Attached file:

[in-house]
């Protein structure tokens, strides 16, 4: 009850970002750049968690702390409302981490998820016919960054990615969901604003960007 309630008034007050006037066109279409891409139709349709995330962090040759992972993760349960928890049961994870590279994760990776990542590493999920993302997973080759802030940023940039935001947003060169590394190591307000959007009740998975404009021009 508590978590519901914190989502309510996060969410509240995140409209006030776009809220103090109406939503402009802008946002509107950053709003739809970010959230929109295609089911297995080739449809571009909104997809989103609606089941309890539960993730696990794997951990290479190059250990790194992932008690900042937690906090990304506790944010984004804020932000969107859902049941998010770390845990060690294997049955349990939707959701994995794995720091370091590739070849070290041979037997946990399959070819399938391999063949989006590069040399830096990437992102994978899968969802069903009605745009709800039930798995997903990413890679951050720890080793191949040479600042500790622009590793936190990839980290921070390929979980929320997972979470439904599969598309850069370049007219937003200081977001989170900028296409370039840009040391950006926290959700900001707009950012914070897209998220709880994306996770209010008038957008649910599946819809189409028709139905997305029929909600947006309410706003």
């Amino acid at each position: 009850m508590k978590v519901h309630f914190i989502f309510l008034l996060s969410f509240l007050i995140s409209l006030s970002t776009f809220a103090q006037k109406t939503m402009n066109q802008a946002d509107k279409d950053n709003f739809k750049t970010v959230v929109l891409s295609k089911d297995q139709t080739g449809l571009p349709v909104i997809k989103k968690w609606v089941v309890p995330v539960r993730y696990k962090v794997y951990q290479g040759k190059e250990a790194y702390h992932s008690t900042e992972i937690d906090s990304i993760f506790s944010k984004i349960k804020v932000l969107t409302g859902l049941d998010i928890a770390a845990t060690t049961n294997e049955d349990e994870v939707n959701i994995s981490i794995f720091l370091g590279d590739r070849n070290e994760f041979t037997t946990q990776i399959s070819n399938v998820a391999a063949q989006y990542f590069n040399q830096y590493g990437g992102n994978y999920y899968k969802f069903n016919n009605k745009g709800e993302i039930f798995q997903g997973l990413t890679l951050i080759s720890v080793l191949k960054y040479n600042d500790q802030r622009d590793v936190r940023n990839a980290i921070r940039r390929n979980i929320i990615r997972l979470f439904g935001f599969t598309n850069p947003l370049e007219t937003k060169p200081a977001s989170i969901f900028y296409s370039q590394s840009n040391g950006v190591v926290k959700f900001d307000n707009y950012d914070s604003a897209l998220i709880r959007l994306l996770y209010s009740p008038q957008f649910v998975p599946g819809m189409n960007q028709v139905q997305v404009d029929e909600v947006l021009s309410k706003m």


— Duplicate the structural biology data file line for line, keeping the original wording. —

[in-house]
């Protein structure tokens, strides 16, 4: 009850970002750049968690702390409302981490998820016919960054990615969901604003960007 309630008034007050006037066109279409891409139709349709995330962090040759992972993760349960928890049961994870590279994760990776990542590493999920993302997973080759802030940023940039935001947003060169590394190591307000959007009740998975404009021009 508590978590519901914190989502309510996060969410509240995140409209006030776009809220103090109406939503402009802008946002509107950053709003739809970010959230929109295609089911297995080739449809571009909104997809989103609606089941309890539960993730696990794997951990290479190059250990790194992932008690900042937690906090990304506790944010984004804020932000969107859902049941998010770390845990060690294997049955349990939707959701994995794995720091370091590739070849070290041979037997946990399959070819399938391999063949989006590069040399830096990437992102994978899968969802069903009605745009709800039930798995997903990413890679951050720890080793191949040479600042500790622009590793936190990839980290921070390929979980929320997972979470439904599969598309850069370049007219937003200081977001989170900028296409370039840009040391950006926290959700900001707009950012914070897209998220709880994306996770209010008038957008649910599946819809189409028709139905997305029929909600947006309410706003």
């Amino acid at each position: 009850m508590k978590v519901h309630f914190i989502f309510l008034l996060s969410f509240l007050i995140s409209l006030s970002t776009f809220a103090q006037k109406t939503m402009n066109q802008a946002d509107k279409d950053n709003f739809k750049t970010v959230v929109l891409s295609k089911d297995q139709t080739g449809l571009p349709v909104i997809k989103k968690w609606v089941v309890p995330v539960r993730y696990k962090v794997y951990q290479g040759k190059e250990a790194y702390h992932s008690t900042e992972i937690d906090s990304i993760f506790s944010k984004i349960k804020v932000l969107t409302g859902l049941d998010i928890a770390a845990t060690t049961n294997e049955d349990e994870v939707n959701i994995s981490i794995f720091l370091g590279d590739r070849n070290e994760f041979t037997t946990q990776i399959s070819n399938v998820a391999a063949q989006y990542f590069n040399q830096y590493g990437g992102n994978y999920y899968k969802f069903n016919n009605k745009g709800e993302i039930f798995q997903g997973l990413t890679l951050i080759s720890v080793l191949k960054y040479n600042d500790q802030r622009d590793v936190r940023n990839a980290i921070r940039r390929n979980i929320i990615r997972l979470f439904g935001f599969t598309n850069p947003l370049e007219t937003k060169p200081a977001s989170i969901f900028y296409s370039q590394s840009n040391g950006v190591v926290k959700f900001d307000n707009y950012d914070s604003a897209l998220i709880r959007l994306l996770y209010s009740p008038q957008f649910v998975p599946g819809m189409n960007q028709v139905q997305v404009d029929e909600v947006l021009s309410k706003m």